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The Role of Law in Social Transformation

Dr.  A. P. Singh#

Introduction

Everything changes except the rule of change. And the life of a nation or a socio-political system is not an exception to this rule. They are essentially dynamic, living and organic systems. The political, social and economic conditions change continuously. Social mores and ideals change from time to time creating new problems and altering the complexion of the old ones. This change is not essentially always in positive directions, there could always be changes which are not desirable and are essentially negative in character. The vicissitude of life process moves in strangest of ways. But does that mean that human agency just does not have a part to play in this process of change? Does the change process happen independent of the will of human agent?The way law and state have been organized during last two hundred odd years does not give that indication. The law in the broad sense and the whole legal system with its institutions, rules, procedures, remedies, is society’s attempt through state to control this change process and give it a desired direction. This logic puts legal institutions and the state at the core of all social discipline. In theory the sovereign power, the ultimate, legal authority in a polity can legislate on any matter and can exercise control over any change process within the state. Indeed in a highly centralized political system, with advanced technology and communication apparatus, it is taken for granted that legal innovation can effect social change.[i] Roscoe Pound perceived the law as a tool for social engineering. Underlying this view is the assumption that social processes are susceptible to conscious human control and the instrument by means of which this controls is to be achieved is law.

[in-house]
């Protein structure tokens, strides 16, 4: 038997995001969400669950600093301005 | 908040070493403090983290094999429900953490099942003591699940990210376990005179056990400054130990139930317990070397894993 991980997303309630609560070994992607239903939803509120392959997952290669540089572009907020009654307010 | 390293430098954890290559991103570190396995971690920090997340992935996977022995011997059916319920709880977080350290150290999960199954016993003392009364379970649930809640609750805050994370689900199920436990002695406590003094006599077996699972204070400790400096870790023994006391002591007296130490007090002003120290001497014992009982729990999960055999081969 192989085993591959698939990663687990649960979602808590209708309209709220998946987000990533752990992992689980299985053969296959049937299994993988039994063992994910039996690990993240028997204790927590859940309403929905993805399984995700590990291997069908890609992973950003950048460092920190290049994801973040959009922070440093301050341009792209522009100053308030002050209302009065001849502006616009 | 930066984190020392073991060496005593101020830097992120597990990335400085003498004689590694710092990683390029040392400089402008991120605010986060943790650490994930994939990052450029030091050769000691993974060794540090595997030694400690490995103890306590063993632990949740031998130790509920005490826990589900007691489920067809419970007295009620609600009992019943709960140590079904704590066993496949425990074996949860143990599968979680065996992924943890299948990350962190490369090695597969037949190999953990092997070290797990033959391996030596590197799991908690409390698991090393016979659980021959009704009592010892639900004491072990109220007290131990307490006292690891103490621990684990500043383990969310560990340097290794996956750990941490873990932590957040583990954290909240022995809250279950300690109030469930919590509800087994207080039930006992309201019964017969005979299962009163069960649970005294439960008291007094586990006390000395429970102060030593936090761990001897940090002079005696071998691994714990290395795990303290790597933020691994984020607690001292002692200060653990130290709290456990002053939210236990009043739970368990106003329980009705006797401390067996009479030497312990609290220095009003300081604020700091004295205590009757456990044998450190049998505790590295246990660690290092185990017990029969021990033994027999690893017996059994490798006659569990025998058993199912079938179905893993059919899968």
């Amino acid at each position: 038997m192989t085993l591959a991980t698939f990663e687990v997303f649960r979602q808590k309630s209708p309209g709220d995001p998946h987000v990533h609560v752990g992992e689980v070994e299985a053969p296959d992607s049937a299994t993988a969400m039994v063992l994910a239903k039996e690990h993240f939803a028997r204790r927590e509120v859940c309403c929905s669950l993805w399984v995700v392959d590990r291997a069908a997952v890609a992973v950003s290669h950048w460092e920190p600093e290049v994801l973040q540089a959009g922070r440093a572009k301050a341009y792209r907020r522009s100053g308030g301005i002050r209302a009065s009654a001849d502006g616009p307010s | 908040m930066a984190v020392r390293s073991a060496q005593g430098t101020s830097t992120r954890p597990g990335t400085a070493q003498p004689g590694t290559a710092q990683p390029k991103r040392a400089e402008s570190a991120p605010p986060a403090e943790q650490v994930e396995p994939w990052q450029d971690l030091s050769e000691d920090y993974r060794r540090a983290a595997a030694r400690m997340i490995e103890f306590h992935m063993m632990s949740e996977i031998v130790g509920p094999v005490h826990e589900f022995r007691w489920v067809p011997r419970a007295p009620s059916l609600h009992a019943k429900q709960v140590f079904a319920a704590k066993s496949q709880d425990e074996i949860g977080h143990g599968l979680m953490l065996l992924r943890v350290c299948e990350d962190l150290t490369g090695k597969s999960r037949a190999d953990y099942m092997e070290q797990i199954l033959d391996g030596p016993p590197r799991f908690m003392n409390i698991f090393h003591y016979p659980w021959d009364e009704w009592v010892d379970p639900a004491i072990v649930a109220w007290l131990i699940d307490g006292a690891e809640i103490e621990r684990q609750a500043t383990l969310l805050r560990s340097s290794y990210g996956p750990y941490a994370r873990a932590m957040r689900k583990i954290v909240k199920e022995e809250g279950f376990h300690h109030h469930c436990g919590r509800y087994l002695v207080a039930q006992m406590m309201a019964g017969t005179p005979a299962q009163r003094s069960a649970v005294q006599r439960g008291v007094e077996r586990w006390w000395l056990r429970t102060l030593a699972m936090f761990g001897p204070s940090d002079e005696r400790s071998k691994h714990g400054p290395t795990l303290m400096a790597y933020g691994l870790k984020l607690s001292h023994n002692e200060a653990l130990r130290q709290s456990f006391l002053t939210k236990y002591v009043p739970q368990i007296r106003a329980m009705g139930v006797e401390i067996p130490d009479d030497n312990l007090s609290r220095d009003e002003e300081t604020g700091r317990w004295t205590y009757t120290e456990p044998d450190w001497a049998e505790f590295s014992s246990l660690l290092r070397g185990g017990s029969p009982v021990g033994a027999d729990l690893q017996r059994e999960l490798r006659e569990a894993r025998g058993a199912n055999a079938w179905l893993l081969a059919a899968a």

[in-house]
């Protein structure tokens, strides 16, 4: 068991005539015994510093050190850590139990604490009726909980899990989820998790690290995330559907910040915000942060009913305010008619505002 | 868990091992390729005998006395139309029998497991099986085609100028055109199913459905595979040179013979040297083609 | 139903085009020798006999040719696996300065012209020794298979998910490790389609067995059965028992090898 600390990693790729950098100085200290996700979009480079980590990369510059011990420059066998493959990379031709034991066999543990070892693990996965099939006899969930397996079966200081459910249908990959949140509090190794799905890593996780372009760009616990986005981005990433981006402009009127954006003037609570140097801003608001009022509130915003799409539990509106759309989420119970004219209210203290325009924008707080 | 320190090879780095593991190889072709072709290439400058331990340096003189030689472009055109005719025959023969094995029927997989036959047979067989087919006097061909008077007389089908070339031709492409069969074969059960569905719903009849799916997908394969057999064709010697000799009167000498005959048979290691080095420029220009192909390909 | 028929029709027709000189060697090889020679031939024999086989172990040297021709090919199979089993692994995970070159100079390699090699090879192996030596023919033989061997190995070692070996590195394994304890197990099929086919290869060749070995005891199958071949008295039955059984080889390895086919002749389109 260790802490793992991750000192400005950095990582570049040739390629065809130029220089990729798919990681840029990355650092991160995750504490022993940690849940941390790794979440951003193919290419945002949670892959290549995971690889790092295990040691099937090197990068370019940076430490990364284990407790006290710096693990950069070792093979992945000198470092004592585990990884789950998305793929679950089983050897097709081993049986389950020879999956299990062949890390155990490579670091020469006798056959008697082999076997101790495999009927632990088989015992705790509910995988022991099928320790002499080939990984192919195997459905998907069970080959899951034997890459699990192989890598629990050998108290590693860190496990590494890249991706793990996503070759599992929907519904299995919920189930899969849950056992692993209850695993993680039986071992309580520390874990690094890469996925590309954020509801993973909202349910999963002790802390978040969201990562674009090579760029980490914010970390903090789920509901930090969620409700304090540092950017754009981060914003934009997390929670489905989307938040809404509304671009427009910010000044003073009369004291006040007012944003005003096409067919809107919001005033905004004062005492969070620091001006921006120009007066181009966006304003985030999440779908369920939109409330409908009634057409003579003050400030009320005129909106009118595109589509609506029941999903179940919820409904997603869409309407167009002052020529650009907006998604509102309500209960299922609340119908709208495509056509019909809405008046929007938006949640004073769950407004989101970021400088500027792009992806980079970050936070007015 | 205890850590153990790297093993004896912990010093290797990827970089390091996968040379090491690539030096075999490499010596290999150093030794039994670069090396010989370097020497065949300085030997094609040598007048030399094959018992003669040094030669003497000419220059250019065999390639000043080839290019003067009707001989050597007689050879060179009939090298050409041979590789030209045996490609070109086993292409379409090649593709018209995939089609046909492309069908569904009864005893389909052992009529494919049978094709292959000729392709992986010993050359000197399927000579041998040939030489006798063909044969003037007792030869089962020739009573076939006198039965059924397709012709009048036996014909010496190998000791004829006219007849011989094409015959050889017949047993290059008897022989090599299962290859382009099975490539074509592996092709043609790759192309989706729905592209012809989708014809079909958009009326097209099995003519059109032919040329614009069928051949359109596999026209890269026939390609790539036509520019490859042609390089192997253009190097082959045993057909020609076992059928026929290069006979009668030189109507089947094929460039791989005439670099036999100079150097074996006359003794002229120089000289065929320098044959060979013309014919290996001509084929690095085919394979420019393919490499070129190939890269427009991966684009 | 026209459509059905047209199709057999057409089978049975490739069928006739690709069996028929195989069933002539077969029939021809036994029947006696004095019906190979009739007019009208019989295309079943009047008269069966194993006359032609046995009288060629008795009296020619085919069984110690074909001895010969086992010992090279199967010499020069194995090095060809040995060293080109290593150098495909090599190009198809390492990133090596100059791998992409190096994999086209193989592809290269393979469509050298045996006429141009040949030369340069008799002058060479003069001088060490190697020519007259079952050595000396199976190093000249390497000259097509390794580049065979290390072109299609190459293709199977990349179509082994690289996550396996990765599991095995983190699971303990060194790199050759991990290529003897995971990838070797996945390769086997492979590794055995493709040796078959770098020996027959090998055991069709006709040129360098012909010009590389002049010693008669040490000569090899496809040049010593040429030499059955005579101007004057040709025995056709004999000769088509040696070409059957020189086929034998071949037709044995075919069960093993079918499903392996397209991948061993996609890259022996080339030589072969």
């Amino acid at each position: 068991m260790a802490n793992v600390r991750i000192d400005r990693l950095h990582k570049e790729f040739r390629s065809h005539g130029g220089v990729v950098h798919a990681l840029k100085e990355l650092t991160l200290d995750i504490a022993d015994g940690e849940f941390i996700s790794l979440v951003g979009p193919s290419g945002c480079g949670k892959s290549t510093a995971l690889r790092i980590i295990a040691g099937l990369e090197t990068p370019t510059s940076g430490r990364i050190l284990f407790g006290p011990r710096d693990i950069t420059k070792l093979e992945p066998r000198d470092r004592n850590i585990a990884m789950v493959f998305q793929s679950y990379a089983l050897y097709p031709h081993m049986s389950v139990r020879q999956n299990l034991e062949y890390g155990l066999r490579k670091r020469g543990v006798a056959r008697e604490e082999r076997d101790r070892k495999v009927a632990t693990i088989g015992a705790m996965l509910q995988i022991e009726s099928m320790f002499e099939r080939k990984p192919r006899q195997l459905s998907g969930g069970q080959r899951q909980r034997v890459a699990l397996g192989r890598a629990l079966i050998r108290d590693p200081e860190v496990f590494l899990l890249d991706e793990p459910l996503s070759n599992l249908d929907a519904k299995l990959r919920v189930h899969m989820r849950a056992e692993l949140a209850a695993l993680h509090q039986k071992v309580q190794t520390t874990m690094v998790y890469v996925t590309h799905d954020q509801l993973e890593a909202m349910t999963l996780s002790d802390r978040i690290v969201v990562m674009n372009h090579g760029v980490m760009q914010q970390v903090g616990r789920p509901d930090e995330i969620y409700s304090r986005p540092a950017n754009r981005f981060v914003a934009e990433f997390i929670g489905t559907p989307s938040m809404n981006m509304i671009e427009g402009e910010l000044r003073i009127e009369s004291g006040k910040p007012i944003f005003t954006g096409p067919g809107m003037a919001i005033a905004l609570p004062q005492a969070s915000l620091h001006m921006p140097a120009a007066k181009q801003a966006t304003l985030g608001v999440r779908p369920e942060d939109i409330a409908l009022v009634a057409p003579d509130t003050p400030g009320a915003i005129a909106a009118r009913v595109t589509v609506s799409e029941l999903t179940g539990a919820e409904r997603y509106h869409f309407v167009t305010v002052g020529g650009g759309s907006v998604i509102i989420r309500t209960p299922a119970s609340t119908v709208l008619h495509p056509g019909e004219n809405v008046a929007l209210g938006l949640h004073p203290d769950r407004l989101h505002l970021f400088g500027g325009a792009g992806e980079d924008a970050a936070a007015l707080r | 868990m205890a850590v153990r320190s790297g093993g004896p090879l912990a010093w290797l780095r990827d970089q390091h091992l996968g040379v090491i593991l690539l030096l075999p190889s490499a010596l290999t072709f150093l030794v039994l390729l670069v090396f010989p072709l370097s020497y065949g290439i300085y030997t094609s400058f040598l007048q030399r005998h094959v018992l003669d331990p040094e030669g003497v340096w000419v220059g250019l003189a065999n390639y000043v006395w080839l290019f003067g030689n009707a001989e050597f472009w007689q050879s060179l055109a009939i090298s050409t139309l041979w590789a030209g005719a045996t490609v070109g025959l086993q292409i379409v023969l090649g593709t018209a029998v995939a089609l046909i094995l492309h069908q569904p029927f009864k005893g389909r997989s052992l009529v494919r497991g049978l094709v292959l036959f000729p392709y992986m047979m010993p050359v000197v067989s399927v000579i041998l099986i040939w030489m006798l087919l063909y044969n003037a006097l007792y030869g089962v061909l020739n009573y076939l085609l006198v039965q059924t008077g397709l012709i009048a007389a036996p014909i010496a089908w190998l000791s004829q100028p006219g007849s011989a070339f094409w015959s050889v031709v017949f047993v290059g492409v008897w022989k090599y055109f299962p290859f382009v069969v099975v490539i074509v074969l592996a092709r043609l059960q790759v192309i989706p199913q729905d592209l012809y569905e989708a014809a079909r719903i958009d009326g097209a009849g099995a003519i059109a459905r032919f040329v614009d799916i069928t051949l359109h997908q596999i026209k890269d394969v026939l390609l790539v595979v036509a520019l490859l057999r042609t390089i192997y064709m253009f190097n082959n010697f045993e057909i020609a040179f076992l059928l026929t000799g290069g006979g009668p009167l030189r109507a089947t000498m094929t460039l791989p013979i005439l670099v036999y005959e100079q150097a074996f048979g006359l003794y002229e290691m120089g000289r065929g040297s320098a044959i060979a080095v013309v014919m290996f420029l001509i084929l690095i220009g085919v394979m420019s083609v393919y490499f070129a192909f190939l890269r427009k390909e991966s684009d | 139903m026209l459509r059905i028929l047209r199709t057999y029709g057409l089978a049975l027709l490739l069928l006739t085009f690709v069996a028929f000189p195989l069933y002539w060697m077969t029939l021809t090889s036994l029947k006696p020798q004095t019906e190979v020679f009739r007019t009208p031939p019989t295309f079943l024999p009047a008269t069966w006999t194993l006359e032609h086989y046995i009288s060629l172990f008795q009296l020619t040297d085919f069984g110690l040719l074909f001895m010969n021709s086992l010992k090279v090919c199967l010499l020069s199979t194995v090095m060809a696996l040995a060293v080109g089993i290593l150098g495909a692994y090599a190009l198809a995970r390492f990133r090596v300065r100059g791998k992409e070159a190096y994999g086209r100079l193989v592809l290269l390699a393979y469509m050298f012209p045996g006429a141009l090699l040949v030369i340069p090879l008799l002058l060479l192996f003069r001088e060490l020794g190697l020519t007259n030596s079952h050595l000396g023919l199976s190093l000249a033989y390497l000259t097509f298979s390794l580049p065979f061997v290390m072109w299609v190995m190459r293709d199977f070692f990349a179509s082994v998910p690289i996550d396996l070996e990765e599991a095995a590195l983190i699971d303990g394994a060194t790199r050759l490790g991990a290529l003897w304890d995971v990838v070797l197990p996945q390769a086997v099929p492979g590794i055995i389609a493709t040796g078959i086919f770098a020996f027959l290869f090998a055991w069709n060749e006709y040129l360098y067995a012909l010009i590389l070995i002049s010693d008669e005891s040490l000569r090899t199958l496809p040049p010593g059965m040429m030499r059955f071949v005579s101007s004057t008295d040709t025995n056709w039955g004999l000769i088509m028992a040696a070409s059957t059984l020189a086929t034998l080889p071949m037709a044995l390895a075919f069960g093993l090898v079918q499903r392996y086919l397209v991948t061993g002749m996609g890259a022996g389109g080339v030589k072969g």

In such a formulation, law is a short term measure for a very complex aggregation of principles, norms ideas, rules, practices and agencies of legislation, administration, adjudication and enforcement, backed by political power and legitimacy. The complex law thus condensed into one term is abstracted from social context in which it exists and is spoken of as if it were an entity capable of controlling that context. Pospisil remarks that “the law of western society traditionally is analyzed as an autonomous logically consistent legal system in which various rules are derived from more abstract norms.”[ii] These norms are arranged in a sort of pyramid derived from a basic norm or sovereign will such an analysis presents a legal system as a logically consistent whole, devoid of internal contradictions whose individual norms gain validity from their logical relationship to the more abstract legal principles implied ultimately in the sovereign’s will and in a basic norm. Needless to say that the legal systems in most Afro-Asian countries, which were colonies of the western systems until very recently, have been designed on these western paradigms with an understanding that whatever undesirable that they have in their systems in terms of outdated traditions, orthodoxies or social conventions that run against the western notions of rationalism, can be changed by way of the instrumentality of law.